Marking one year of Build, Build, Build

Weslene Uy, Senior Economic Research Analyst of the Stratbase ADR Institute

During the Boao Forum held in China last week, President Duterte said that the country’s Build, Build, Build (BBB) program will provide the solid backbone for growth.

Indeed, several analysts have cited the administration’s ability to execute its infrastructure program as an important factor for achieving our growth targets. To the administration’s credit, it has exerted a concerted effort to put together an infrastructure plan and promote it aggressively.

As the BBB marks one year since its launch in April 2017, it is high time to revisit the government’s infrastructure agenda and examine how the Duterte government has fared so far.

 

Recently, the Stratbase ADR Institute hosted a round table forum to discuss the Special Study written by Dr. Alvin Ang on “Financing Inclusive Infrastructure.” Dr. Ang’s study tackles the Official Development Assistance (ODA) and Public Private Partnership (PPP) debate and explores how infrastructure can become more inclusive to benefit a wider segment of the Filipino population. Experts also discussed challenges surrounding the government’s infrastructure plans and offered solutions to remedy these issues.

Although the Philippines has recorded stellar economic growth rates in the last few years, infrastructure investments have failed to keep pace with growing demand. Infrastructure to GDP spending, for example, averaged at only 2.4% from 2010 to 2016.

Consequently, the underinvestment in the sector has prevented us from reaching our full economic potential. JICA estimates that traffic congestion in Metro Manila now costs P3.5 billion in lost opportunities every day, a 45% increase from P2.4 billion in 2012. Unsurprisingly, several global rankings have scored the Philippines poorly in infrastructure quality.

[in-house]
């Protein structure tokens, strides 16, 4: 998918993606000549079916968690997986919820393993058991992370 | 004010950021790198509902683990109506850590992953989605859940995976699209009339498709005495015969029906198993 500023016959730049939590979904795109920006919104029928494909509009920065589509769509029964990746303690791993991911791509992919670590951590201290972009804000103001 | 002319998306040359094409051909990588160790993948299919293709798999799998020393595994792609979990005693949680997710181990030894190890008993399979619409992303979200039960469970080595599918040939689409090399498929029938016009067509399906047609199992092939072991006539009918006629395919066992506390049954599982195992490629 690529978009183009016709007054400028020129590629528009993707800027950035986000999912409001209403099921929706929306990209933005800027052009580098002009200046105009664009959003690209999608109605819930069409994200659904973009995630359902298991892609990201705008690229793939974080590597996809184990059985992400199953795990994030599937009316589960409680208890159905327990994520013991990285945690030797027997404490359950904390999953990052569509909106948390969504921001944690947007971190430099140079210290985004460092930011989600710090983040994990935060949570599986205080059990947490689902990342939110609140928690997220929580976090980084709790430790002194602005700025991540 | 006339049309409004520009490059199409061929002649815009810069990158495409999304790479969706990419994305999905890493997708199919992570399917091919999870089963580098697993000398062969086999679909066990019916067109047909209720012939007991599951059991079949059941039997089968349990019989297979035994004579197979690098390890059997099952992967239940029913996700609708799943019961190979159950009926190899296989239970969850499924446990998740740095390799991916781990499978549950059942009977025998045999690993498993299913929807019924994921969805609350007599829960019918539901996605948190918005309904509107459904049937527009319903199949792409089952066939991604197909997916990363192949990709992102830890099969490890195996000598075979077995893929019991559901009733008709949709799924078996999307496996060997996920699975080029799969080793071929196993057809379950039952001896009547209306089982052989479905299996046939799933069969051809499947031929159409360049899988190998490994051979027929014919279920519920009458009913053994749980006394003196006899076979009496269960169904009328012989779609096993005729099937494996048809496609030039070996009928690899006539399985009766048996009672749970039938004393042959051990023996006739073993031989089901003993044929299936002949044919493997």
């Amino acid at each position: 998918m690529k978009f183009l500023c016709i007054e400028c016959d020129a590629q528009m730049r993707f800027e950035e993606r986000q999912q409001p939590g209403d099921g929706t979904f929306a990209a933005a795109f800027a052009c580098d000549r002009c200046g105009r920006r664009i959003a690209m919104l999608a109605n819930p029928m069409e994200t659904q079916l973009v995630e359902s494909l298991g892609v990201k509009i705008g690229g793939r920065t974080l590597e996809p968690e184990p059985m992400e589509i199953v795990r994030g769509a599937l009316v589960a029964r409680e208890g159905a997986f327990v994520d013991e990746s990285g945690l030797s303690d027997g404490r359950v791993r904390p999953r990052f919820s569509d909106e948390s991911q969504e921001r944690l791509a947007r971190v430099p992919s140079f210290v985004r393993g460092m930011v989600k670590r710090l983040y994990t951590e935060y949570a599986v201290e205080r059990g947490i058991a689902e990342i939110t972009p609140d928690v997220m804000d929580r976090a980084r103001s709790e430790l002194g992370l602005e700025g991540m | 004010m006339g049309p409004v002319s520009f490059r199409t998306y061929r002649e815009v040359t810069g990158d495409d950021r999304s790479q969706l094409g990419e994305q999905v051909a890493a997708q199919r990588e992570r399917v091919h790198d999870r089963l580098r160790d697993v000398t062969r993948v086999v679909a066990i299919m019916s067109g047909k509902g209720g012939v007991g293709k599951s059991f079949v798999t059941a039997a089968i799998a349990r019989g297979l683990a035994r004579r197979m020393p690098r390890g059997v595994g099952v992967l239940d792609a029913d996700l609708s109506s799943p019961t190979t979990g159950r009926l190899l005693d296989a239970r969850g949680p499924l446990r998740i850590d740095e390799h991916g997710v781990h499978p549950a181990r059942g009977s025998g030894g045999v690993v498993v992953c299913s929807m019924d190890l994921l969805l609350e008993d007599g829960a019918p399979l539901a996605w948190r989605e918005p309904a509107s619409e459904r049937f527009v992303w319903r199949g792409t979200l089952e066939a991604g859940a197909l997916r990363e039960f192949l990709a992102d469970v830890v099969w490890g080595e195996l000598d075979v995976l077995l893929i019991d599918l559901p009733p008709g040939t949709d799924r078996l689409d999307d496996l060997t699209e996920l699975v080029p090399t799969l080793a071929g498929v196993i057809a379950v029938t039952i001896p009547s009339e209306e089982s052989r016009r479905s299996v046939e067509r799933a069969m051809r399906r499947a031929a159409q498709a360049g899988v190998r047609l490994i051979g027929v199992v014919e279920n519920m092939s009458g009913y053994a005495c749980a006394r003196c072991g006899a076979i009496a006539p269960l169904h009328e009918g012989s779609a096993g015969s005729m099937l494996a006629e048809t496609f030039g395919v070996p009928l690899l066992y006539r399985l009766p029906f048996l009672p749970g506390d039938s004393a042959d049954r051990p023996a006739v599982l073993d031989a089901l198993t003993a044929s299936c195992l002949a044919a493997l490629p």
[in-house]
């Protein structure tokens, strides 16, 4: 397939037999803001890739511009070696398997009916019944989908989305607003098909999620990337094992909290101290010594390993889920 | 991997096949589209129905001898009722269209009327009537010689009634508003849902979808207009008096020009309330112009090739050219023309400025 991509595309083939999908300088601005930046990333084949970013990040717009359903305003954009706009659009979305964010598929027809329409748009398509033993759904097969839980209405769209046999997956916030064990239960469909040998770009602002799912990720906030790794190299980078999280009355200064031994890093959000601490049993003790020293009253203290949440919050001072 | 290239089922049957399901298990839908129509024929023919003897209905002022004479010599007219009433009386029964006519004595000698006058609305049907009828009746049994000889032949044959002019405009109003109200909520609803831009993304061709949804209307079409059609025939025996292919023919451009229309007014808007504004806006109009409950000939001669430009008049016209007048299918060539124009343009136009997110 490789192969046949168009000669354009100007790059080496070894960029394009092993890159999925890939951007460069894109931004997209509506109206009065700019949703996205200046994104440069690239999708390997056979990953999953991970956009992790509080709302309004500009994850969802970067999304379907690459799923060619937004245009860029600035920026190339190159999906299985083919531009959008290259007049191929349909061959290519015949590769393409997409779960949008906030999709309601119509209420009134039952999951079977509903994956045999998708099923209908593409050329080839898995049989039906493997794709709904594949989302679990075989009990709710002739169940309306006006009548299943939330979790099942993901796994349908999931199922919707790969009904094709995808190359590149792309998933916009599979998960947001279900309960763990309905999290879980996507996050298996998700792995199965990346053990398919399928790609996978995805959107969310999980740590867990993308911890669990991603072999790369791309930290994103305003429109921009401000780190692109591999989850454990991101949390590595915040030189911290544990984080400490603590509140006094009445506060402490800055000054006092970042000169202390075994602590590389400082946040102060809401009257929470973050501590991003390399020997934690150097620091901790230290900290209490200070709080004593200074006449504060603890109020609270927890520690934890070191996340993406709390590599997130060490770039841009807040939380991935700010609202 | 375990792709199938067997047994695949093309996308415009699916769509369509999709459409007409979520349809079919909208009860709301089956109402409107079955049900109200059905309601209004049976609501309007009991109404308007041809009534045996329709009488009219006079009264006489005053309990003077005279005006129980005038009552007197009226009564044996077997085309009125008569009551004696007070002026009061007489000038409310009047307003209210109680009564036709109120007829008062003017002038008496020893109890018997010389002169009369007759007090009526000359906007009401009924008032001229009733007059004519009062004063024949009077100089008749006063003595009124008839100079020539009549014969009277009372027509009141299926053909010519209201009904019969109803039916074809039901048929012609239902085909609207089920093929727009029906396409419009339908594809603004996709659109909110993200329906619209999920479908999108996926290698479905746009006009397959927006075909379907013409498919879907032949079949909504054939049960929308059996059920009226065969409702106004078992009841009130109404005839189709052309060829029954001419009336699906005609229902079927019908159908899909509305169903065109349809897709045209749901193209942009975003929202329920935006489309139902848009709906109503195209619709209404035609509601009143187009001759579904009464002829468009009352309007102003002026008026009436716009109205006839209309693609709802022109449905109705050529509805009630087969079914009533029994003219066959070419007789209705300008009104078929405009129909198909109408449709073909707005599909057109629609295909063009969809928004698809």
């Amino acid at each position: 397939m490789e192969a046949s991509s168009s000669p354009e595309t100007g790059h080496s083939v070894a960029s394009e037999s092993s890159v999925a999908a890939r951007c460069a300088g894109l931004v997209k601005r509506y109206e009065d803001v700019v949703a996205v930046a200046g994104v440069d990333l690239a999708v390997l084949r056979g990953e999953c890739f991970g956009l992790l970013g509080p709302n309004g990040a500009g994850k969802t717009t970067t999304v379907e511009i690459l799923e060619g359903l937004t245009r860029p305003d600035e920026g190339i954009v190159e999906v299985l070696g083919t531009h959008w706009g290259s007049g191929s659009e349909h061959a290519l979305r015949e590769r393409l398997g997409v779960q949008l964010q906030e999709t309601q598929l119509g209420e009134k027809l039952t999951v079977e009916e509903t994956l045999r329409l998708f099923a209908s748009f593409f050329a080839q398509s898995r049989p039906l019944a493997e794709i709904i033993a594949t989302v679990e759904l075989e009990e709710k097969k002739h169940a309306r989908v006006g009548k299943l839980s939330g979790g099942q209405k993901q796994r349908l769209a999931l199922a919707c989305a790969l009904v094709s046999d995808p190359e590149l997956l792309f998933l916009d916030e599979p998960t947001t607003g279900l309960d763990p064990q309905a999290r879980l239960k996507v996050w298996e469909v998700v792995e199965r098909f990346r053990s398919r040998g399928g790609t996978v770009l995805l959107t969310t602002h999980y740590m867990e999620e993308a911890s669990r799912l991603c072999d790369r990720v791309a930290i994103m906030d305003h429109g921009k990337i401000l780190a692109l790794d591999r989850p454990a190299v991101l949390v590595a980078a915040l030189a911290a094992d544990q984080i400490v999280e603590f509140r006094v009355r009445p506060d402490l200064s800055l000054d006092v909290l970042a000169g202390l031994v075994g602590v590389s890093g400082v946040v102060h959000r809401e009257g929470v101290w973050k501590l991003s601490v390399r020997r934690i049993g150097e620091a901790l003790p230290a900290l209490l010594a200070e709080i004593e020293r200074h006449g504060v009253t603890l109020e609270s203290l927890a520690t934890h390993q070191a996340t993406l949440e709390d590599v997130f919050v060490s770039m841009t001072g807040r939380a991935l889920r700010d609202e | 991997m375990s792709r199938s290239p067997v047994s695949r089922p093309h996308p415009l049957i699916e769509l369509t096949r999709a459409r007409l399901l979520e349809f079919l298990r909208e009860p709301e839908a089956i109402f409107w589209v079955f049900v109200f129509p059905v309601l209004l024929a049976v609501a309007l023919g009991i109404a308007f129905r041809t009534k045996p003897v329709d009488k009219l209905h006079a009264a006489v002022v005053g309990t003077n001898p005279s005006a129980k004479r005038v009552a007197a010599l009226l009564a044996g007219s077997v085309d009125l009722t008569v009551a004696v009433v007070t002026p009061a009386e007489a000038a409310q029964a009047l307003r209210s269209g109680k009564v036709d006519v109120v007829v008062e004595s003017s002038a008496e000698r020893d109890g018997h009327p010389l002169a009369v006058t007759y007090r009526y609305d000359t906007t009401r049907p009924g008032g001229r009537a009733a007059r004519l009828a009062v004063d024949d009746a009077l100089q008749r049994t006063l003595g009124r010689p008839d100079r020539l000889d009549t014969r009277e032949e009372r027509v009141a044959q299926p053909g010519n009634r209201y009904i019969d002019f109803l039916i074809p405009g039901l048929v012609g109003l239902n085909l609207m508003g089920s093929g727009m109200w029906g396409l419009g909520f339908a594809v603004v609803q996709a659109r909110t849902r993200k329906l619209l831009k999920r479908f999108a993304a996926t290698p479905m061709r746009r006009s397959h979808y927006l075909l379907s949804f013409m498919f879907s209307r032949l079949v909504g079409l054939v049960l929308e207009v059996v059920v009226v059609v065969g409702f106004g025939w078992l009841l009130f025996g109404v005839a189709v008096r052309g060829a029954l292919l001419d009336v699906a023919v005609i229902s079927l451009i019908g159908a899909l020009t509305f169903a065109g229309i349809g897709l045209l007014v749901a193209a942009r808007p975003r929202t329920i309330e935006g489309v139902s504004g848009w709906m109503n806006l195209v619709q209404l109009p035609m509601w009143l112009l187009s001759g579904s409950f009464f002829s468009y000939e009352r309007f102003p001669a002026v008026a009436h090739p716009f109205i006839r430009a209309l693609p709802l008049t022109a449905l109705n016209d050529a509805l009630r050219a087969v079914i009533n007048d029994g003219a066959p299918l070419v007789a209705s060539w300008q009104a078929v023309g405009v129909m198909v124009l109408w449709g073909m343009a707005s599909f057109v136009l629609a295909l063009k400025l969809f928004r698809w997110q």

In an effort to overturn our dismal performance, the Duterte administration promised to allocate record-breaking funds into the sector to usher in the “golden age of infrastructure.”

Unlike the Aquino administration, which was bogged down with scrutinizing deals made during Arroyo’s term, the Duterte administration quickly expanded on the plans and projects of its predecessors. Also in contrast to the Aquino government, the Duterte administration has decided to tap more into overseas financing. Several conglomerates have felt sidelined with the administration’s decision to favor ODA over PPP, especially for its flagship projects.

Notwithstanding this shift, the government’s aggressive infrastructure campaign has so far yielded promising results.

In 2017, infrastructure to GDP spending reached 3.6% and exceeded its target by P19.4 billion. This trend is expected to continue this year as the government has committed to roll out infrastructure projects in “full steam.” Reforms are also underway to speed up project implementation, such as a shift to an annual cash-based system, forcing government agencies to improve budget execution. A budget reform bill is also pending in Congress to institutionalize reforms in financial management, budgeting, and accountability.